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Using Art as an Education Tool to Promote Peace in Afghanistan

OMAID SHARIFI – Afghanistan


This story is part of the series We are human rights changemakers to celebrate Equitas’ 50th anniversary. All through 2017, we invite you to discover stories of 50 inspiring human rights changemakers. These are but a few of the hundreds who have changed lives around the world through human rights education with Equitas’ support.


Born and raised in a Kabul streaked with violence and corruption, Omaid Sharifi decided to win his city back: armed only with a paintbrush. The emergence of blast walls – erected all across town to shield official buildings from explosions – provided the perfect canvas. “We wanted to bring down the big, ugly walls which made Kabul look like a prison.” In doing so, Omaid co-founded and launched Artlords, an increasingly popular art movement for social change which has since garnered worldwide attention.

Since its recent creation in 2014, Artlords has strived to ‘give a voice to the voiceless,’ by painting messages of anti-corruption and hope on these blast walls. 150 murals have already been painted around Kabul, with plans for more. Alongside its core team of 25 staff members and 10 volunteers, Artlords prides itself on its inclusive nature and encourages ordinary citizens and passers-by to contribute to the murals. In doing so, the organization hopes to empower local communities and create a grass-roots movement for social change. Omaid explains how this participatory approach not only promotes critical thinking while harnessing a sense of community, but also shows the people’s appreciation for the work of Artlords.

“When I am painting in the streets of Kabul and people pass by, a taxi driver or just a street vendor, they call me and they say thanks for doing this. This is the moment that makes me happy and makes me feel that we are creating this art for a social cause, bringing the art to ordinary people.”

Through its artwork, Artlords has addressed a plethora of human rights topics, ranging from women’s rights to calls for further transparency. Its aim is to “open up people’s minds to new prospects,” by using “the soft-power of art and culture” as a non-intrusive form of approach. Previous mural designs include the Local Heroes series, which glorified the unsung-workers including police-woman Fariba Hami, as well as illustrated, poignant messages such as “I see you” and “A brave man supports women.”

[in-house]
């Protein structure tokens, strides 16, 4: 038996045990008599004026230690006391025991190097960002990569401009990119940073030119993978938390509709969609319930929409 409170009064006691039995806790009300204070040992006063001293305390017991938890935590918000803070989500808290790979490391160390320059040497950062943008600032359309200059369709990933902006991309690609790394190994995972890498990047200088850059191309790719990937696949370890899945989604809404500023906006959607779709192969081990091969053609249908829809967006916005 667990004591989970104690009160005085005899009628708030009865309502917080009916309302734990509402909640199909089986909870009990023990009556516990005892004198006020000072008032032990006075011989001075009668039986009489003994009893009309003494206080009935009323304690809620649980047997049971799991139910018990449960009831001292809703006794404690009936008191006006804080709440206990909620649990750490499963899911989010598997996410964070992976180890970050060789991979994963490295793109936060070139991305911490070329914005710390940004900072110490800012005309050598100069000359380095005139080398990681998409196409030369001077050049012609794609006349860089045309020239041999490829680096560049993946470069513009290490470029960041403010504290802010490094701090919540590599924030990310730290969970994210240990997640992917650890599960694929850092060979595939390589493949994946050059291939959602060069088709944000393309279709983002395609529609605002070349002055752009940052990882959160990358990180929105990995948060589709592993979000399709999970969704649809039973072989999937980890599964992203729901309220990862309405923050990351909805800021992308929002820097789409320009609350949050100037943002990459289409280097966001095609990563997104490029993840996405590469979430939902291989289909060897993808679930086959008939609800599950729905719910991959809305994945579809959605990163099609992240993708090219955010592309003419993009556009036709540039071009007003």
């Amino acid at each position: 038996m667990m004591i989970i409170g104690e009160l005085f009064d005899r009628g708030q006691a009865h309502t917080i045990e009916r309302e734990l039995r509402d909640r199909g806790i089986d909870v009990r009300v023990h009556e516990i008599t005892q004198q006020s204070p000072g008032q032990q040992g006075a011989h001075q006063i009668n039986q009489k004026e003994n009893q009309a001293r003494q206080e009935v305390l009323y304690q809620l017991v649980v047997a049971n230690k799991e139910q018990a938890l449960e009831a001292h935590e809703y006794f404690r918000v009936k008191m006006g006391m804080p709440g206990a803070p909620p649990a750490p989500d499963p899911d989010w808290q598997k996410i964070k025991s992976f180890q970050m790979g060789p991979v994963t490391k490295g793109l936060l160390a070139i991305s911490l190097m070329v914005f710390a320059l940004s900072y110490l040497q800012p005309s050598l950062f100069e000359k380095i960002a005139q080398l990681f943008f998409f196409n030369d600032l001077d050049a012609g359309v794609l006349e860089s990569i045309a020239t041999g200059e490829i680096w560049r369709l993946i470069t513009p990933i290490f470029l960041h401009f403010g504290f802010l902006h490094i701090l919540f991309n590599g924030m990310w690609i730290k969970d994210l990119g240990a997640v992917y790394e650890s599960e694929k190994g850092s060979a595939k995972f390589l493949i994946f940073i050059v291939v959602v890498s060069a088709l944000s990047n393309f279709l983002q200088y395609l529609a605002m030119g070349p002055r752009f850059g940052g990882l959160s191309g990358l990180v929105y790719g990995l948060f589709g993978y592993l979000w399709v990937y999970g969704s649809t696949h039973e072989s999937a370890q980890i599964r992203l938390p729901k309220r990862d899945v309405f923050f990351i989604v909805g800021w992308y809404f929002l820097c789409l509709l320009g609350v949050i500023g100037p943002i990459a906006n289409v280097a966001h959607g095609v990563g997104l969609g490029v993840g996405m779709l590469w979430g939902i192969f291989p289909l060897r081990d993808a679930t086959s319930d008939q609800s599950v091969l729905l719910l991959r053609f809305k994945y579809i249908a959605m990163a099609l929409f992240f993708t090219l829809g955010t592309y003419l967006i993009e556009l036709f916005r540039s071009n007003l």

However, Artlords’ journey towards transparency and peace has not come without obstacles; the organization has faced various struggles given its outspoken nature. A painting of eyes, captioned “I see you” and questioning the NDS (National Directorate of Security) was removed overnight. Civilian pressure led the government commissioned Artlords to recreate it after 3 months. Despite numerous threats and life-threatening circumstances, Omaid and his team persevere in their endeavours, “because we have to be tough if we want effective change.”

Omaid attributes Artlord’s rapid success to its original idea. “By breaking taboos and standing up despite the challenges we face, we managed to connect with stake-holders both within and outside of Afghanistan.”

Indeed, in the space of a year, Artlords has decorated Kabul with murals on walls of various organizations and has worked with artists abroad, including in Germany, Pakistan, United States and India.

Through his involvement in 2016 as a co-facilitator for Equitas’ International Human Rights Training Program (IHRTP) in Montreal, Omaid says he has had numerous participants from all over the world reach out to him on how to use art in their own countries. Human rights defenders from countries including Haiti and Nigeria, two countries plagued with corruption, have displayed an interest in using public art to promote human rights messages.

Given its already impressive reach and popularity, Omaid says they have envisioned a 10-year plan for Artlords. Within the next 10 years, they would like to see Artlords become the “grassroots citizen movement for transparency and accountability in Afghanistan,” hoping that the movement will become “powerful enough to hold officials, civil society and the private sector responsible and answer to the demands of the citizens.” Furthermore, Omaid hopes to be able to extend the reach and ideas of Artlords into other countries in the Middle East, in a bid to tackle radicalization and extremism.

Although art is not necessarily seen as the conventional tool for spreading education, Artlords have proven that with determination and creativity, it could rapidly become an efficiently inclusive and emotive platform for peace building.


Artlords Co-founder & President, Afghanistan
Equitas’ International Human Rights Training Program (IHRTP) Alumnus, 2014; IHRTP Co-facilitator, 2016

Story prepared by Juliette Deshormes, Intern for Equitas’ International Human Rights Training Program (2016).



Equitas’ International Human Rights Training Program is undertaken in part with the financial support of the Government of Canada provided through Global Affairs Canada.

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